They started with the Banksman who lowered them 700 feet down into the mine - Mr Bob Calvert of North Skelton who, they reported, had worked at that pit for 30 years.   They were met at pit bottom by overman Charlie Dawn of Skelton - a 36 year miner.   They were introduced to the 'most experienced man in the mine" Deputy Mr William Armstrong, a 64 year old veteran of mining and who lived at 16 Davison Street, Lingdale.  They were then introduced to the men loading the very last tub of the material that made Teesside - Stanley Winspear of 2 Clifford Street, Redcar, George Johnson off Skelton, Sid Wesson, the driller, from Lingdale,  Mr Ray Johnson of Loftus, Mr Arthur Welburn of Brotton, Mr Victor Davison of Brotton and a Mr Conrad Radomski of Lingdale - almost certainly a Polish refugee from WW2, and a historical reminder that it is not only the 21st century that have seen Polish workers welcomed into our community as a fellow workers.

The last tun being loaded - Conrad Radomski (back to the camera) operating the Einco loader
The last tub of Ore was then hitched to a diesel loco - driven by a Mr Dave Hugill of Carlin How, and which then started its journey back to the bottom of the shaft for weighing at the pit head.  The weighman present for this - perhaps the most historic moment of the day - was Joseph Bennison of 9 Park Street, Skelton.   He was assisted by another veteran Arthur Pearson of Woodside, Brotton a 50 year service miner, and .Mr Alec Batterbee of 37 Wharton Street, North Skelton.  Alec told the gazette that he was the last man to care for the pit ponies at the mine; "I have been here 45 years and when I state as a horse keeper we had 89 horses stabled here.   My father, uncle and three brothers have all worked here, and I have been underground all my working life."   Not recorded was the actual last man out who later rode to the surface after all the underground systems had been turned off - Reuben Cooper of Bolckow Street North Skelton - aptly a man from the village built to house the mineworkers,  and who lived in a street named after the man who founded the iron land.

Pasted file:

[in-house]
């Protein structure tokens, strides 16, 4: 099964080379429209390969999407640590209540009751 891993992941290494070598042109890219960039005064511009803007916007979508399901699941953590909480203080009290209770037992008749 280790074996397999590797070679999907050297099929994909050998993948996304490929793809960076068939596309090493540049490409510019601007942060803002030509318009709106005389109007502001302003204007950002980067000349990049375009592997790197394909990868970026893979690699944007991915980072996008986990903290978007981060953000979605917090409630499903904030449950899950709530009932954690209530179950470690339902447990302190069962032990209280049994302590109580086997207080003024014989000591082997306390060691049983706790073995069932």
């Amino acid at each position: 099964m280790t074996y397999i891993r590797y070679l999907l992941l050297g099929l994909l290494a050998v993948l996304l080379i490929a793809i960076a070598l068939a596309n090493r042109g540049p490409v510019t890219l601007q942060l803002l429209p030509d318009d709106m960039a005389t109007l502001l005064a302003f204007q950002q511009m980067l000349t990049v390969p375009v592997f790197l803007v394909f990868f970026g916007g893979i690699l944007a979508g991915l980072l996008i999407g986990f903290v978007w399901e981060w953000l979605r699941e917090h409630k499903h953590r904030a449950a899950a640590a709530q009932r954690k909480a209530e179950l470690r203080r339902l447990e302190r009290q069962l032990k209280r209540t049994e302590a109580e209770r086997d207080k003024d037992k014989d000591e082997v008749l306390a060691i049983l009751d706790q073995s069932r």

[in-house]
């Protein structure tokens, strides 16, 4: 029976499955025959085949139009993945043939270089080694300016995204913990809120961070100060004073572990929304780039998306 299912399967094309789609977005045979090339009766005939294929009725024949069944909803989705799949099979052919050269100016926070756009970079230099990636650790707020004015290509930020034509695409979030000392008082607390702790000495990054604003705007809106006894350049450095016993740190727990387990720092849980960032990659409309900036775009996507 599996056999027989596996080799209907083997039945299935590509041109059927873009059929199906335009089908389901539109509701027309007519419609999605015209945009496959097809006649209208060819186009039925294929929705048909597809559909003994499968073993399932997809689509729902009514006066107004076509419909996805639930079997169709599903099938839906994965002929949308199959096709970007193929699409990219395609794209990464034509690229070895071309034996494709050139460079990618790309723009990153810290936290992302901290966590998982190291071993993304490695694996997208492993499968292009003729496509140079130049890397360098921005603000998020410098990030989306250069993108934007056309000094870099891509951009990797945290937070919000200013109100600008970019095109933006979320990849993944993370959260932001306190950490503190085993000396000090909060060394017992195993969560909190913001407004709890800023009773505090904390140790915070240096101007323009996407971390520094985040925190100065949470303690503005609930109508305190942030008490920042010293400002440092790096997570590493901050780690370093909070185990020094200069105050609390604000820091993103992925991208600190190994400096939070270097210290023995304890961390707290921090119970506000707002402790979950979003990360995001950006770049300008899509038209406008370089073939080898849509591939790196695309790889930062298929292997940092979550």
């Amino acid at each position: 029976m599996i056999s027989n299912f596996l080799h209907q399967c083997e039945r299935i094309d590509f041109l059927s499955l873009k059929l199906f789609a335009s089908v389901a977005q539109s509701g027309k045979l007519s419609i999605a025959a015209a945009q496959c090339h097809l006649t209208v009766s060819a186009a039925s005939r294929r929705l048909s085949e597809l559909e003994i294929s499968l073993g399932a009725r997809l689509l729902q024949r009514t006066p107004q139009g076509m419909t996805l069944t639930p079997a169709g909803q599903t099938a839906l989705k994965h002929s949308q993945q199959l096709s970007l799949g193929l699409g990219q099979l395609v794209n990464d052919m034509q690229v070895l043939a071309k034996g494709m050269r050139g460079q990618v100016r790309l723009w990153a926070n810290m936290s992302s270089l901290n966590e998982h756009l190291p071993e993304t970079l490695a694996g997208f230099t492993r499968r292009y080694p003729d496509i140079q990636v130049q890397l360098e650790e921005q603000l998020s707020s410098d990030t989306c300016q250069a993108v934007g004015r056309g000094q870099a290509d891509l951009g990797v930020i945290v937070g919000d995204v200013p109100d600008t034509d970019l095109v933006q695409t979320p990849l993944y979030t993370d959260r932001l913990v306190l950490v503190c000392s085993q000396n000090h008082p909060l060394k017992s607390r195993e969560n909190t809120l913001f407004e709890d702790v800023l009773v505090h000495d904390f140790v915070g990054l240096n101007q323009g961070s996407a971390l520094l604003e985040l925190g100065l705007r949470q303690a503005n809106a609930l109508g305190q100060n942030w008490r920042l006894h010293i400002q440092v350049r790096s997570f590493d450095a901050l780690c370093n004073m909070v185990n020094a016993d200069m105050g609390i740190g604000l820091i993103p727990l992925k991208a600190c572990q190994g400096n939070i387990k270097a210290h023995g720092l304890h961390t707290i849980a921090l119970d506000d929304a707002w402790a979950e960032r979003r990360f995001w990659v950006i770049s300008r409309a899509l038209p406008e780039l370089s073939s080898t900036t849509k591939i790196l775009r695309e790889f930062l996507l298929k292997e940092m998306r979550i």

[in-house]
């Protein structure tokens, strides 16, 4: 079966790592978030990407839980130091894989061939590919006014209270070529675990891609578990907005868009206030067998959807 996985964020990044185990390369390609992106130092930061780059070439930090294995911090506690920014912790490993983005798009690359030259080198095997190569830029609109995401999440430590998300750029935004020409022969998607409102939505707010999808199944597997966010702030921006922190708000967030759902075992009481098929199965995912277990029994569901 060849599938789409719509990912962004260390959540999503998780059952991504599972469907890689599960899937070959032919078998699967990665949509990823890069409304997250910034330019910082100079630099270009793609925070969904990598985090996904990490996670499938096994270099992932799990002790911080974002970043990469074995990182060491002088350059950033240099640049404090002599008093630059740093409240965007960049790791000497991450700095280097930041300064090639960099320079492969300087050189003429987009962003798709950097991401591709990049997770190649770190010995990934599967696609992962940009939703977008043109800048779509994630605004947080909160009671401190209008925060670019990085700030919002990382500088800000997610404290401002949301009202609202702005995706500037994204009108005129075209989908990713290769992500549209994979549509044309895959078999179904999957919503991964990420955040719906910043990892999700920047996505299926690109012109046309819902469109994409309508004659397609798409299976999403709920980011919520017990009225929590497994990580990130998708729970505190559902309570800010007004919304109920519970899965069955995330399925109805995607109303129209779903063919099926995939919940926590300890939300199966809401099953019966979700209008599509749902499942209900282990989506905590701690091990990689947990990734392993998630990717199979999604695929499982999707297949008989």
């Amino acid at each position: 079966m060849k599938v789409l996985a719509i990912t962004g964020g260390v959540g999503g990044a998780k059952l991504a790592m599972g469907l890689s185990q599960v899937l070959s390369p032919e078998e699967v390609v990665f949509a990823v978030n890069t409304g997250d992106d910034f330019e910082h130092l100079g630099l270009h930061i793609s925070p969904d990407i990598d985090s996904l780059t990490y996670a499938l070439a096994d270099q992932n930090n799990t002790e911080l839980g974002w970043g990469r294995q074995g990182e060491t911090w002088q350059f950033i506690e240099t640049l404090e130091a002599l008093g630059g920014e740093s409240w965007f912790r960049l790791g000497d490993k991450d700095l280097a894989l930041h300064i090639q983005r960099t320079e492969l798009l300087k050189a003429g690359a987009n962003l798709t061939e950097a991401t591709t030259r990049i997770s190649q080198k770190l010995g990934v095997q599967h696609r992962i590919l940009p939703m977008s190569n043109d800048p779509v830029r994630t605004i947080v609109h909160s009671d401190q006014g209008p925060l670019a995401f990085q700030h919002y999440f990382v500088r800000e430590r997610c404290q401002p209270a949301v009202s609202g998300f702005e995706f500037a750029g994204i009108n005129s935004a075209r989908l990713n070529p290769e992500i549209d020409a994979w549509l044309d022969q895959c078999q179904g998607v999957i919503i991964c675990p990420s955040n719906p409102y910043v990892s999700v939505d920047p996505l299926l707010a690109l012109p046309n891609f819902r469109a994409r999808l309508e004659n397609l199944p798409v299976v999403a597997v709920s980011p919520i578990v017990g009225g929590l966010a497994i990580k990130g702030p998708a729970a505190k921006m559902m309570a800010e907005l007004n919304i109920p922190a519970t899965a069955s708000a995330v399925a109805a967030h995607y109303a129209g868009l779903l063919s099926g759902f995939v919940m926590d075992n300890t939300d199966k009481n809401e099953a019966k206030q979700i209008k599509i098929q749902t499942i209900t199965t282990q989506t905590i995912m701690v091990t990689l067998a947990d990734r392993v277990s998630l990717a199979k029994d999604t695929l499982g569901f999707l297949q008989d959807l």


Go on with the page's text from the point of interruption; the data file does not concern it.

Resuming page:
At the surface were   "the gaffers"  - mine engineer Mr F W Cape, and assistant engineer, Mr W C Allen.     Coming down the steps from the offices were some of the clerical workers; Mr W Meaburn, wages clerk Mr T Laverick, Mr Benson, the mine accountant and a Councilor on the old Skelton and Brotton UDC and cost clerks, Mr Ingleby, Mr Stonehouse and Mr Gorman.   Presiding was the Mine Manager himself, George Pearson of Brotton, a man who began life at Carlin How mine as a pony stableboy at the age of 14, and through study worked up to be the man at the top.   He was a man who cared for the North Skelton community, and indeed up to his death just a few years ago, put much back into the village, and especially into the now closed St Peter's Church.

Sid Wesson and his marra on the drill

North Skelton was one of the most consistent and productive mines in the orefield – most years it produced nearly 300,000 tons to feed Middlesbrough’s voracious blast furnaces. Ir was hewed at a price, 30 men died in the lifetime of the pit.   The last trainload carrying the final 200 tons of ore that Cleveland ever produced left North Skelton for the blast furnaces three days later. And that was that.   The Northern Echo's Geoffrey Sumner concluded his report: “The spokes of the pit wheel stood still and stark against the sparkling winter sky. A page in history turned over.”    The Gazette's Tommy Leonard wrote is epilogue and epitaph too. recalling a miners banner he had known as a young lad in the East Cleveland area;   "It was Longfellow" he wrote "who said "And departing,  leave behind us footprints in the sands of time" but words forming a verse seen on a Cleveland Miners Association banner so long ago give an appropriate farewell to a vivid era in Cleveland history;
"Seize mortal, the transient hour.
improve each moment as it flies
life's a short summer, man's a flower
He dies - alas how soon he dies
Hollie Bush